An Analysis As To The Causal Relationship Between Bioethanol Expansion And Agricultural Crop Acreage Allocation In The United States
This study analyzes the historical price response of individual crop acreage in order to determine the impacts of an expansionist policy in bioethanol production on the U.S. agricultural industry. In doing this, this study provides an economic foundation by using a traditional Rotterdam model to simulate a cropland demand system. Within the developed framework, this study estimates own and cross acreage elasticities and scale elasticities to show the impacts of acreage values on crop production and the relationship between total cropland and individual crop acreage. This study found that rice farming is most inelastic to own acreage value. Soybeans, hay, and wheat are shown to be good substitute crops for corn. Corn, soybeans, hay, wheat, cotton, barley, and rice are shown to have positive scale elasticity, while sorghum and oats are shown to have negative scale elasticities. The scale effects of corn, soybeans, hay, and wheat are relatively large, while those of cotton, sorghum, barley, rice, and oats are relatively small.
|Date of creation:||2008|
|Contact details of provider:|| Postal: 555 East Wells Street, Suite 1100, Milwaukee, Wisconsin 53202|
Phone: (414) 918-3190
Fax: (414) 276-3349
Web page: http://www.aaea.org
More information through EDIRC
References listed on IDEAS
Please report citation or reference errors to , or , if you are the registered author of the cited work, log in to your RePEc Author Service profile, click on "citations" and make appropriate adjustments.:
- Daniel G. De La Torre Ugarte & Burton C. English & Kim Jensen, 2007.
"Sixty Billion Gallons by 2030: Economic and Agricultural Impacts of Ethanol and Biodiesel Expansion,"
American Journal of Agricultural Economics,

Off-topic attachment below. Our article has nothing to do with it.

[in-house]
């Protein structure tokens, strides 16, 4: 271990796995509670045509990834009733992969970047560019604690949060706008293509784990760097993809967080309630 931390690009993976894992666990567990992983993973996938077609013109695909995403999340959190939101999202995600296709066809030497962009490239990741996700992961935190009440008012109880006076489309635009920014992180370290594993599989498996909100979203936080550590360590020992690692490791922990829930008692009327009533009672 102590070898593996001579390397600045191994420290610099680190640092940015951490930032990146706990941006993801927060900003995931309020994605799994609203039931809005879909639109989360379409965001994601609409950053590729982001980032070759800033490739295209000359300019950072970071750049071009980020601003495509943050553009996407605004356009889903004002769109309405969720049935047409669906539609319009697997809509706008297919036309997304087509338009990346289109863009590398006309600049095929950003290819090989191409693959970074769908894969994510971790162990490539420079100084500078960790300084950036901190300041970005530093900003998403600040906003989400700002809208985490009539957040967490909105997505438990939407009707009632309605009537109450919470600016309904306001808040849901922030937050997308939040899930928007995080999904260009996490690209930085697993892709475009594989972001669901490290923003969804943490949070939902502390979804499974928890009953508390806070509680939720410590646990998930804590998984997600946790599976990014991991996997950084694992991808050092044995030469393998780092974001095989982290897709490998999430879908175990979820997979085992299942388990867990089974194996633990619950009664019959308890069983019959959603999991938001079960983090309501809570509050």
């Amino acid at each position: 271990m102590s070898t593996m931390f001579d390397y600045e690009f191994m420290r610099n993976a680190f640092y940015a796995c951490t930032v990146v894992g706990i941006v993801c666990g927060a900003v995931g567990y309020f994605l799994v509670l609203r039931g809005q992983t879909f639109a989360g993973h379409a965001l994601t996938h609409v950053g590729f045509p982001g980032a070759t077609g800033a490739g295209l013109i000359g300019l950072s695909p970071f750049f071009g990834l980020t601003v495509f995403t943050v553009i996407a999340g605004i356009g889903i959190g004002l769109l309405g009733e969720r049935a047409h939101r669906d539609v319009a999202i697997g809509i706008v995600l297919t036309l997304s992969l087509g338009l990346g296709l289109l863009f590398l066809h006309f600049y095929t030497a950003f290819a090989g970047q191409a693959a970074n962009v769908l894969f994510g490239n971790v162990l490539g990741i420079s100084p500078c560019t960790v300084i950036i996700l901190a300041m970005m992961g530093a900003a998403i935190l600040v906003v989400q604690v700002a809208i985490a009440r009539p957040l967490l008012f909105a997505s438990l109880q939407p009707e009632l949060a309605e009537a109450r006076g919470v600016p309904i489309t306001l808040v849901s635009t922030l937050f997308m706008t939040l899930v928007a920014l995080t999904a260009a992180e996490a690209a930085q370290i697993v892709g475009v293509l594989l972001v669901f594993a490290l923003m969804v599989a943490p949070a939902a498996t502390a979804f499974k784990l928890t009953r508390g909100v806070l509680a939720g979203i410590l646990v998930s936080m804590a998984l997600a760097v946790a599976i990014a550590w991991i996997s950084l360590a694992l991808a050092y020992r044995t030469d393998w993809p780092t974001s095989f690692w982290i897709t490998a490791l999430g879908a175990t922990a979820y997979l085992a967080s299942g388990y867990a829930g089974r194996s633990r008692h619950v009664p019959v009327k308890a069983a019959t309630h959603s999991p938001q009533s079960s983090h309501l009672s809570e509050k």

Agricultural and Applied Economics Association, vol. 89(5), pages 1290-1295.
- Torre Ugarte, Daniel de la & English, Burton C. & Jensen, Kimberly L., 2007. "Sixty Billion Gallons by 2030: Economic and Agricultural Impacts of Ethanol and Biodiesel Expansion," 2007 Annual Meeting, July 29-August 1, 2007, Portland, Oregon TN 9709, American Agricultural Economics Association (New Name 2008: Agricultural and Applied Economics Association).
- Giancarlo Moschini & Daniele Moro & Richard D. Green, 1994. "Maintaining and Testing Separability in Demand Systems," American Journal of Agricultural Economics, Agricultural and Applied Economics Association, vol. 76(1), pages 61-73.
- Moschini, GianCarlo & Moro, D. & Green, Richard D., 1994. "Maintaining and Testing Separability in Demand Systems," Staff General Research Papers Archive 11247, Iowa State University, Department of Economics.
- Barten, Anton P, 1993. "Consumer Allocation Models: Choice of Functional Form," Empirical Economics, Springer, vol. 18(1), pages 129-158.
- B. J. Morzuch & R. D. Weaver & P. G. Helmberger, 1980. "Wheat Acreage Supply Response under Changing Farm Programs," American Journal of Agricultural Economics, Agricultural and Applied Economics Association, vol. 62(1), pages 29-37.
- Lewbel, Arthur, 1996. "Aggregation without Separability: A Generalized Composite Commodity Theorem," American Economic Review, American Economic Association, vol. 86(3), pages 524-543, June.
- K. D. Meilke & R. E. Kramar, 1976. "Acreage Response In Ontario," Canadian Journal of Agricultural Economics/Revue canadienne d'agroeconomie, Canadian Agricultural Economics Society/Societe canadienne d'agroeconomie, vol. 24(1), pages 51-66, 02.
- Carlos Arnade & David Kelch, 2007. "Estimation of Area Elasticities from a Standard Profit Function," American Journal of Agricultural Economics, Agricultural and Applied Economics Association, vol. 89(3), pages 727-737. Full references (including those not matched with items on IDEAS)
When requesting a correction, please mention this item's handle: RePEc:ags:aaea08:6343. See general information about how to correct material in RePEc.
For technical questions regarding this item, or to correct its authors, title, abstract, bibliographic or download information, contact: (AgEcon Search)
If you have authored this item and are not yet registered with RePEc, we encourage you to do it here. This allows to link your profile to this item. It also allows you to accept potential citations to this item that we are uncertain about.
If references are entirely missing, you can add them using this form.
If the full references list an item that is present in RePEc, but the system did not link to it, you can help with this form.
If you know of missing items citing this one, you can help us creating those links by adding the relevant references in the same way as above, for each refering item. If you are a registered author of this item, you may also want to check the "citations" tab in your profile, as there may be some citations waiting for confirmation.
Please note that corrections may take a couple of weeks to filter through the various RePEc services.